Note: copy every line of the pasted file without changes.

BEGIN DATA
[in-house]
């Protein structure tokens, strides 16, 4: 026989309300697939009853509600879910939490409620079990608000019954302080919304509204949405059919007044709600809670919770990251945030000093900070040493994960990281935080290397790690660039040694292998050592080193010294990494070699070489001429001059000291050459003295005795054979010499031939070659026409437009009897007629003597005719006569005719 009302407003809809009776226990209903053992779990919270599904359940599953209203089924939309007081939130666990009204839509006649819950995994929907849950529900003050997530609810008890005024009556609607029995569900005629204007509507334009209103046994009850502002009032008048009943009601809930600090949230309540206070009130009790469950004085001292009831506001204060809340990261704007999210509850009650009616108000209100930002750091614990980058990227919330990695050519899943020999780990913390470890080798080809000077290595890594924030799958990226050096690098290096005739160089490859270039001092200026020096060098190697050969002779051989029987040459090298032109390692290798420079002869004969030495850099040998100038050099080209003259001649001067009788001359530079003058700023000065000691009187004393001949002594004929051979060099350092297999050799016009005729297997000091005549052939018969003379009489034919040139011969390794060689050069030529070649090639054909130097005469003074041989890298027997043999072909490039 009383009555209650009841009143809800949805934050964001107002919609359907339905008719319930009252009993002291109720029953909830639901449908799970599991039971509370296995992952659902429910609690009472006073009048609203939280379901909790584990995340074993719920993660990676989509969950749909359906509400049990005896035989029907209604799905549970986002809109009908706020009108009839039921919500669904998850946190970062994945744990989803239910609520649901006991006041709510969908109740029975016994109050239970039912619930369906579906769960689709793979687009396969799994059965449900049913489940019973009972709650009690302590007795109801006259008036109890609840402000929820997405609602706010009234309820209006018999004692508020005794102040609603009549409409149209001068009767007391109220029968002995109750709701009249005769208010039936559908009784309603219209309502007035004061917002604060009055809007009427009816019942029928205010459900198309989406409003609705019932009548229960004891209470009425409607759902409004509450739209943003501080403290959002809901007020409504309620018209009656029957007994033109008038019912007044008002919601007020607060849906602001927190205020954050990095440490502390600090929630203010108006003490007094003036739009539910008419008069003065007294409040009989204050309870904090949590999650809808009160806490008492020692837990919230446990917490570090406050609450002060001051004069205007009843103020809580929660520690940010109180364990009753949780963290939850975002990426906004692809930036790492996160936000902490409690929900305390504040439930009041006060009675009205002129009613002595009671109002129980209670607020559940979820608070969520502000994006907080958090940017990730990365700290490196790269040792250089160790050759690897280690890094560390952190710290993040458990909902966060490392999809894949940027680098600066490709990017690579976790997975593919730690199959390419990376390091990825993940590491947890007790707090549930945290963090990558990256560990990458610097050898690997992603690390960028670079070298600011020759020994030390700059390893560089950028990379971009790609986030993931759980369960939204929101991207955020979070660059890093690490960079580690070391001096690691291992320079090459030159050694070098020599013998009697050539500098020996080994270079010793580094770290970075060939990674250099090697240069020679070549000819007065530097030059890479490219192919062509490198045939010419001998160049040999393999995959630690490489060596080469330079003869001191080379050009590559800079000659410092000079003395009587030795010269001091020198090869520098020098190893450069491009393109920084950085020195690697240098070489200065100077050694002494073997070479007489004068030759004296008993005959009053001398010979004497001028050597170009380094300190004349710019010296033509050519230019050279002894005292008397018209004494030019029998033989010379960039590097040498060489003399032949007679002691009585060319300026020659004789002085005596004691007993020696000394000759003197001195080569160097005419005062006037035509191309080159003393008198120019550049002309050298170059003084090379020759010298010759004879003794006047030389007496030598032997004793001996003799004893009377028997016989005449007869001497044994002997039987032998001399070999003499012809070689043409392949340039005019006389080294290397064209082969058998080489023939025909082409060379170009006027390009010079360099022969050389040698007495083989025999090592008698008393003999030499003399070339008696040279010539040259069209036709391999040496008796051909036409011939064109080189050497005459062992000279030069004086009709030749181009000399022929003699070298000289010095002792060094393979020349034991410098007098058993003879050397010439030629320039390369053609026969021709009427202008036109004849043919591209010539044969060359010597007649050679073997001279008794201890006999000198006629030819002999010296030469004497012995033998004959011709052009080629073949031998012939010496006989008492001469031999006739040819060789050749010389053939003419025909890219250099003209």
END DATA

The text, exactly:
[in-house]
């Protein structure tokens, strides 16, 4: 026989309300697939009853509600879910939490409620079990608000019954302080919304509204949405059919007044709600809670919770990251945030000093900070040493994960990281935080290397790690660039040694292998050592080193010294990494070699070489001429001059000291050459003295005795054979010499031939070659026409437009009897007629003597005719006569005719 009302407003809809009776226990209903053992779990919270599904359940599953209203089924939309007081939130666990009204839509006649819950995994929907849950529900003050997530609810008890005024009556609607029995569900005629204007509507334009209103046994009850502002009032008048009943009601809930600090949230309540206070009130009790469950004085001292009831506001204060809340990261704007999210509850009650009616108000209100930002750091614990980058990227919330990695050519899943020999780990913390470890080798080809000077290595890594924030799958990226050096690098290096005739160089490859270039001092200026020096060098190697050969002779051989029987040459090298032109390692290798420079002869004969030495850099040998100038050099080209003259001649001067009788001359530079003058700023000065000691009187004393001949002594004929051979060099350092297999050799016009005729297997000091005549052939018969003379009489034919040139011969390794060689050069030529070649090639054909130097005469003074041989890298027997043999072909490039 009383009555209650009841009143809800949805934050964001107002919609359907339905008719319930009252009993002291109720029953909830639901449908799970599991039971509370296995992952659902429910609690009472006073009048609203939280379901909790584990995340074993719920993660990676989509969950749909359906509400049990005896035989029907209604799905549970986002809109009908706020009108009839039921919500669904998850946190970062994945744990989803239910609520649901006991006041709510969908109740029975016994109050239970039912619930369906579906769960689709793979687009396969799994059965449900049913489940019973009972709650009690302590007795109801006259008036109890609840402000929820997405609602706010009234309820209006018999004692508020005794102040609603009549409409149209001068009767007391109220029968002995109750709701009249005769208010039936559908009784309603219209309502007035004061917002604060009055809007009427009816019942029928205010459900198309989406409003609705019932009548229960004891209470009425409607759902409004509450739209943003501080403290959002809901007020409504309620018209009656029957007994033109008038019912007044008002919601007020607060849906602001927190205020954050990095440490502390600090929630203010108006003490007094003036739009539910008419008069003065007294409040009989204050309870904090949590999650809808009160806490008492020692837990919230446990917490570090406050609450002060001051004069205007009843103020809580929660520690940010109180364990009753949780963290939850975002990426906004692809930036790492996160936000902490409690929900305390504040439930009041006060009675009205002129009613002595009671109002129980209670607020559940979820608070969520502000994006907080958090940017990730990365700290490196790269040792250089160790050759690897280690890094560390952190710290993040458990909902966060490392999809894949940027680098600066490709990017690579976790997975593919730690199959390419990376390091990825993940590491947890007790707090549930945290963090990558990256560990990458610097050898690997992603690390960028670079070298600011020759020994030390700059390893560089950028990379971009790609986030993931759980369960939204929101991207955020979070660059890093690490960079580690070391001096690691291992320079090459030159050694070098020599013998009697050539500098020996080994270079010793580094770290970075060939990674250099090697240069020679070549000819007065530097030059890479490219192919062509490198045939010419001998160049040999393999995959630690490489060596080469330079003869001191080379050009590559800079000659410092000079003395009587030795010269001091020198090869520098020098190893450069491009393109920084950085020195690697240098070489200065100077050694002494073997070479007489004068030759004296008993005959009053001398010979004497001028050597170009380094300190004349710019010296033509050519230019050279002894005292008397018209004494030019029998033989010379960039590097040498060489003399032949007679002691009585060319300026020659004789002085005596004691007993020696000394000759003197001195080569160097005419005062006037035509191309080159003393008198120019550049002309050298170059003084090379020759010298010759004879003794006047030389007496030598032997004793001996003799004893009377028997016989005449007869001497044994002997039987032998001399070999003499012809070689043409392949340039005019006389080294290397064209082969058998080489023939025909082409060379170009006027390009010079360099022969050389040698007495083989025999090592008698008393003999030499003399070339008696040279010539040259069209036709391999040496008796051909036409011939064109080189050497005459062992000279030069004086009709030749181009000399022929003699070298000289010095002792060094393979020349034991410098007098058993003879050397010439030629320039390369053609026969021709009427202008036109004849043919591209010539044969060359010597007649050679073997001279008794201890006999000198006629030819002999010296030469004497012995033998004959011709052009080629073949031998012939010496006989008492001469031999006739040819060789050749010389053939003419025909890219250099003209």